There are two memorable quotations that remain essential to the themes of To Kill a Mockingbird. Both are "Atticusisms." One deals with his advice to Scout concerning the judging of people without a thorough understanding of the situation. It particularly deals with the character of Boo Radley.
"You never really understand a person until you consider things from his point of view--until you climb into his skin and walk around in it."
The other focuses on the theme of innocence that is directly reflected in the title. It was a warning from Atticus to Jem that was later repeated by Miss Maudie to Scout. Scout understood Atticus' meaning later in the novel when she compared Boo to a mockingbird.
"Shoot all the blue jays you want, if you can hit 'em, but remember it's a sin to kill a mockingbird."
Throughout the narrative of To Kill a Mockingbird, Scout evinces that she has gained wisdom from the significant words of her father.
During her narration of the trial of Tom Robinson, Scout evinces a legal astuteness unique to a child of her age; this knowledge has been acquired from discussions with her lawyer father, of course. One of the things that Scout has learned from Atticus is the following:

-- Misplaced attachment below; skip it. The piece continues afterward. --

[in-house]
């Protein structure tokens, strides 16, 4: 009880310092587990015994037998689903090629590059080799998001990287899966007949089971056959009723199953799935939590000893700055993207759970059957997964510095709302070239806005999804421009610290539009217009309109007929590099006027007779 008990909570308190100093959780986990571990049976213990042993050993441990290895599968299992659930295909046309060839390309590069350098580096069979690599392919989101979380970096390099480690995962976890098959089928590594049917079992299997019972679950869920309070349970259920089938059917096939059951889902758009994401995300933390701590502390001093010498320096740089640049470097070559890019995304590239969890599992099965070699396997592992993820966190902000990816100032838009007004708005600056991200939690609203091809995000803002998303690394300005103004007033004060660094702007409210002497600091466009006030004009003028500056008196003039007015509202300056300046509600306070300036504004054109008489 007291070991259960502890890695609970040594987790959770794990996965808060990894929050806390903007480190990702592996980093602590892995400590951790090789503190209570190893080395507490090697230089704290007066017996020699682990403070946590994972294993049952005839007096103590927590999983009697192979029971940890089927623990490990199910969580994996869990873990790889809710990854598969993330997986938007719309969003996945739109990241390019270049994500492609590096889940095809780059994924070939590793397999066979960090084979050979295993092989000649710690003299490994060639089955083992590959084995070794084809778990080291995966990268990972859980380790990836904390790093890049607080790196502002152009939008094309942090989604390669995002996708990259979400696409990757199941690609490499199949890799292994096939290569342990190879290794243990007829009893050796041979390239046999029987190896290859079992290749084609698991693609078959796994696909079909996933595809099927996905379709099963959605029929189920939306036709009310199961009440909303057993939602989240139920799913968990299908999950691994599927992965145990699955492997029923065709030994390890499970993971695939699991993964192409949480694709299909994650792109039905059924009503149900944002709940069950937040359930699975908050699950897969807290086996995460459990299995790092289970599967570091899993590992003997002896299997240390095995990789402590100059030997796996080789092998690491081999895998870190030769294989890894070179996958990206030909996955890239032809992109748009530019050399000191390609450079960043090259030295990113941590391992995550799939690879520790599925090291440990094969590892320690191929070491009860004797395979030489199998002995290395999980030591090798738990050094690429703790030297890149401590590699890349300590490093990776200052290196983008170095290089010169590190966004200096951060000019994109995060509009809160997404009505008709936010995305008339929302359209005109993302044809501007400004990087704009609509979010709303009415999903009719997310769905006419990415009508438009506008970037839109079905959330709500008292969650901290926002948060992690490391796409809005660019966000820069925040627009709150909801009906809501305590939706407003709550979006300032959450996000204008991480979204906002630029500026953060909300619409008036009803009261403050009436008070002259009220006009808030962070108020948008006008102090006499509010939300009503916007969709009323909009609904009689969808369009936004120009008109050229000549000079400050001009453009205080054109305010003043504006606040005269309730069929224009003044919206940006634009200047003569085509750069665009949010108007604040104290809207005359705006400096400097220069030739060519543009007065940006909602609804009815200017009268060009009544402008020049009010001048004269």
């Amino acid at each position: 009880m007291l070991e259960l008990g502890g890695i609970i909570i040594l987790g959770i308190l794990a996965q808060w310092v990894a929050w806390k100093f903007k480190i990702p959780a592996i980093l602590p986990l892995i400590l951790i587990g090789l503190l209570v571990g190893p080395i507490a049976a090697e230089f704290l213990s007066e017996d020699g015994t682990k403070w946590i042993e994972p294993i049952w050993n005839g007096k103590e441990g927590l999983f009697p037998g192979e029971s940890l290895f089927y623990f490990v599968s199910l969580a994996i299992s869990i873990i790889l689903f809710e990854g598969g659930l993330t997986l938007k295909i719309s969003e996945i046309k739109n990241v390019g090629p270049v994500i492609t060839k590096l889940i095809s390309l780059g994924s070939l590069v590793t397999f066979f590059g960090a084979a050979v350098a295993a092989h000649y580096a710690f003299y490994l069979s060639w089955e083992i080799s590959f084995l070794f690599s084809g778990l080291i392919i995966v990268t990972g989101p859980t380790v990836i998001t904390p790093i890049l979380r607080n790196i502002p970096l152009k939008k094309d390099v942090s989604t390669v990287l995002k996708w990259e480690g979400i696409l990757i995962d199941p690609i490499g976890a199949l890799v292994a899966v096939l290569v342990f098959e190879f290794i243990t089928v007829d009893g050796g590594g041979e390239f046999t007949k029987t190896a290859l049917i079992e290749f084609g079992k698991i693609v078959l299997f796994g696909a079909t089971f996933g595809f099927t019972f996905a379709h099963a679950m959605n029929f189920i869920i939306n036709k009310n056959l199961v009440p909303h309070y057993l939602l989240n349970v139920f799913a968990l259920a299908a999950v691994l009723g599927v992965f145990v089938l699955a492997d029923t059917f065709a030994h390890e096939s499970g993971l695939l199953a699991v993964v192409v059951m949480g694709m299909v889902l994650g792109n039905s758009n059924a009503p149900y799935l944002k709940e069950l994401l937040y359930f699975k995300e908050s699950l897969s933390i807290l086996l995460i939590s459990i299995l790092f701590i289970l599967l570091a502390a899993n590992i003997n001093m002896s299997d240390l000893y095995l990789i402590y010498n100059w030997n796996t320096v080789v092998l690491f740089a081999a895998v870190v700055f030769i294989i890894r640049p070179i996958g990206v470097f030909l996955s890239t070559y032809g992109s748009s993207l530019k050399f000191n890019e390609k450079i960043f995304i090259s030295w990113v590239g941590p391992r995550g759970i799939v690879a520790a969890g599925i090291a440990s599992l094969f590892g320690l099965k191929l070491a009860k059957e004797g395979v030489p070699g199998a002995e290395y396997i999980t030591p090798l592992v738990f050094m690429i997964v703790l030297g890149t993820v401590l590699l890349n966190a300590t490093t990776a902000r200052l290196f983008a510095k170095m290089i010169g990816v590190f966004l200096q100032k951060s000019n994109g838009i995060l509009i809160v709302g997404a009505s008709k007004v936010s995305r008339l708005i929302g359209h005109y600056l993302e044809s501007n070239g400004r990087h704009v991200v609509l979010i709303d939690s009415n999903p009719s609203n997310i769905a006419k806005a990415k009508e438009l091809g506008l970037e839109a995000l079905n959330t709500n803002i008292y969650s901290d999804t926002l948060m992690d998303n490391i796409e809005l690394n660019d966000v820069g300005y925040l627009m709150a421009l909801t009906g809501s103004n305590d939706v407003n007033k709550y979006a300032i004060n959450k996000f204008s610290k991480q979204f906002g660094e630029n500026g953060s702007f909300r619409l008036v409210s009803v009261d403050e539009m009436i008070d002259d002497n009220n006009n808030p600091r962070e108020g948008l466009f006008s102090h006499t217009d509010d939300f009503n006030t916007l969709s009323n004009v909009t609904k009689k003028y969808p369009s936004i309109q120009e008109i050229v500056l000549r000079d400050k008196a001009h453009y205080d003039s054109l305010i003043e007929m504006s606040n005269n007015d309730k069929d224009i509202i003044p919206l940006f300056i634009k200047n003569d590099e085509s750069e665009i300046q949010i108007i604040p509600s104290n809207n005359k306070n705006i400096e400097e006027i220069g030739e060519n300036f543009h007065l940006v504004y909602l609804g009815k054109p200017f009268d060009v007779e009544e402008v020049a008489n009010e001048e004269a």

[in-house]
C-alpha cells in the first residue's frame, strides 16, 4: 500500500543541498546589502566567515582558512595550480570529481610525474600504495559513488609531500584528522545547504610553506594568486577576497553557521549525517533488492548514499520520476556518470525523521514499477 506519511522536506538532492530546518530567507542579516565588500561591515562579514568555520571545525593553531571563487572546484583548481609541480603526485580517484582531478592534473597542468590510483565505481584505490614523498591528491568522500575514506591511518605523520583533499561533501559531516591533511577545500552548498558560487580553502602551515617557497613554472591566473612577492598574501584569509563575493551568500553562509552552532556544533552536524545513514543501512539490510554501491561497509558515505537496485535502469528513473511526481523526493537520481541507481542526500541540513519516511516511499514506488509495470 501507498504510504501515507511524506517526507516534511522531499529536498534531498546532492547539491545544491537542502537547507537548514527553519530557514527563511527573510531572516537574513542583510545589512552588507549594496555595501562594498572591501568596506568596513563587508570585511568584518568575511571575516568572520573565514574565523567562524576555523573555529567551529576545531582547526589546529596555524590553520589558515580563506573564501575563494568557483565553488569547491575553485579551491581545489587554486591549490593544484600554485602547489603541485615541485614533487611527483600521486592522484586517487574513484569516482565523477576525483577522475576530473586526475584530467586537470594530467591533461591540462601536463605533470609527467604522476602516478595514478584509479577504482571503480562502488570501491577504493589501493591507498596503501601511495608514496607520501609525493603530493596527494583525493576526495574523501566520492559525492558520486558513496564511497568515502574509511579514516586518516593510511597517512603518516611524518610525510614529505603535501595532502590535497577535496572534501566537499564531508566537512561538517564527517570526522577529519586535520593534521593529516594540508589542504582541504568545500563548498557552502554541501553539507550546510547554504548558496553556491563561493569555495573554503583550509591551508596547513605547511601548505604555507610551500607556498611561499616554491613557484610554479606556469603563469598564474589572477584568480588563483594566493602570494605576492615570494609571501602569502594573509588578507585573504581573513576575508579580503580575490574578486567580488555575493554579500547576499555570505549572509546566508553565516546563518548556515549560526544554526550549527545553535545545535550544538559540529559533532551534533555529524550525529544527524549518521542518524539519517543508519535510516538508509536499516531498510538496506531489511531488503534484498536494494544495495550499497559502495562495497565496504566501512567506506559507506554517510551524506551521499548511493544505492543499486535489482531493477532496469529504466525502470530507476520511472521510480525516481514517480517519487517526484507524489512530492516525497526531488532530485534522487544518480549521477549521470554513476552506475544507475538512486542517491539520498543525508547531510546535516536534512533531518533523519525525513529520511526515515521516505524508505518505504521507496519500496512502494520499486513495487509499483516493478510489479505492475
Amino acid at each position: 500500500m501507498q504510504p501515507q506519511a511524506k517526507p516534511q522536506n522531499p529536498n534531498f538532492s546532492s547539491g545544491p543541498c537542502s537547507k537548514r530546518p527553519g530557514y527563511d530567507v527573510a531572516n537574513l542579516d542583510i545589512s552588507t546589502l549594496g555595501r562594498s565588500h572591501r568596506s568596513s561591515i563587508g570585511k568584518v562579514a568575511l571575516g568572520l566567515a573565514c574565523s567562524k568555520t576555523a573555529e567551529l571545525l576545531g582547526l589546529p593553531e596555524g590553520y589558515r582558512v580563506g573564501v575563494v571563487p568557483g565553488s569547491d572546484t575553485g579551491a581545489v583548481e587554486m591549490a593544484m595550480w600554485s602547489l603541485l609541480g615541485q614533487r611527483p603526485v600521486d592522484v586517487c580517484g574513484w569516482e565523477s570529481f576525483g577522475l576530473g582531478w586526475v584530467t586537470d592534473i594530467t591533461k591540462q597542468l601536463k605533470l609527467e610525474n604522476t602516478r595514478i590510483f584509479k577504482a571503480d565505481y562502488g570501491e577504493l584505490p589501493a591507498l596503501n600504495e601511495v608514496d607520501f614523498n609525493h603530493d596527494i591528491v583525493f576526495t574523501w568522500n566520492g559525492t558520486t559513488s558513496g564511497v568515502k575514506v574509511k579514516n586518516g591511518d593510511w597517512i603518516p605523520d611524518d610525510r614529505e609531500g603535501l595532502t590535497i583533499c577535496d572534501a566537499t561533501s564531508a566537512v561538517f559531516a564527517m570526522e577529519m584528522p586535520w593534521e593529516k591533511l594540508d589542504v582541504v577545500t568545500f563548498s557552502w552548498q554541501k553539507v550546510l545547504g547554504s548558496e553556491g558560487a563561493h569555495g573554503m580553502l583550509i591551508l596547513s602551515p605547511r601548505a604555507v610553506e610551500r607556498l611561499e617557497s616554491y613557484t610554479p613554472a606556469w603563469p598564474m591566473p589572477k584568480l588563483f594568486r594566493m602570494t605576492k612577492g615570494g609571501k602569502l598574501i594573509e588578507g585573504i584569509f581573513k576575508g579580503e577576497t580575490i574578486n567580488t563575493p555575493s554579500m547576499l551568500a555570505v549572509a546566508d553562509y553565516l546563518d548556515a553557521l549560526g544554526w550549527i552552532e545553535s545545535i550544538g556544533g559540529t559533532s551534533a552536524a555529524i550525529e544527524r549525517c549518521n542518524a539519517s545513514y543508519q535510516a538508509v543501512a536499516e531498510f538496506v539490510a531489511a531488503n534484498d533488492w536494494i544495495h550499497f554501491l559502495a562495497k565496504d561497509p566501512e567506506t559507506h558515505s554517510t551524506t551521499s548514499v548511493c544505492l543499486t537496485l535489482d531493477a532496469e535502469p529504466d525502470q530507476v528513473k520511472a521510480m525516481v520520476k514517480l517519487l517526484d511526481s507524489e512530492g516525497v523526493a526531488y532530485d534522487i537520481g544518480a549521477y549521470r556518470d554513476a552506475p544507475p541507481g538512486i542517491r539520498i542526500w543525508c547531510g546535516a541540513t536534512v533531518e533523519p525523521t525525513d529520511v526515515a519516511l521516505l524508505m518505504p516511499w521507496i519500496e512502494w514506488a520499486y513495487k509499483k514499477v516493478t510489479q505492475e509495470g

Atticus sometimes said that one way to tell whether a witness was lying or telling the truth was to listen rather than watch. (ch. 19)
This observation is mentioned as Scout listens to Tom Robinson on the stand. When he is asked if he ever went on the Ewell property without an express invitation from one of them, Tom replies quietly with "no hint of whining in his voice": "No, suh, Mr. Finch, I never did. I wouldn't do that, suh" (ch. 19).
After listening without watching, Scout remarks that she finds herself believing him in spite of his "protesting too much."
Another saying of Atticus that stays with Scout because of its importance is the following:
It’s when you know you’re licked before you begin but you begin anyway and you see it through no matter what. You rarely win, but sometimes you do. (ch. 11)
After Mrs. Dubose dies, Atticus tells both Scout and Jem that Mrs. Dubose took herself off morphine before she died because she wanted to die as a free person, "beholden to no one and to nothing." He considers this act one of great bravery.
Scout remembers this statement and considers it important as it applies to what Atticus has done during the Robinson trial. After all, Atticus knew he was defeated before the trial even began; however, he made his best arguments and questioned the witnesses as well as he could "no matter what." And, although he lost, Atticus made some important points as he tried hard to defend Tom Robinson. One such point that Atticus made is that in a court of law, everyone is equal, and, therefore, the defendant should be considered in this manner. Knowing the racial prejudice against Tom, Atticus nevertheless does his best.
thanks for the info! really helped out with some the more important conflicts in the book........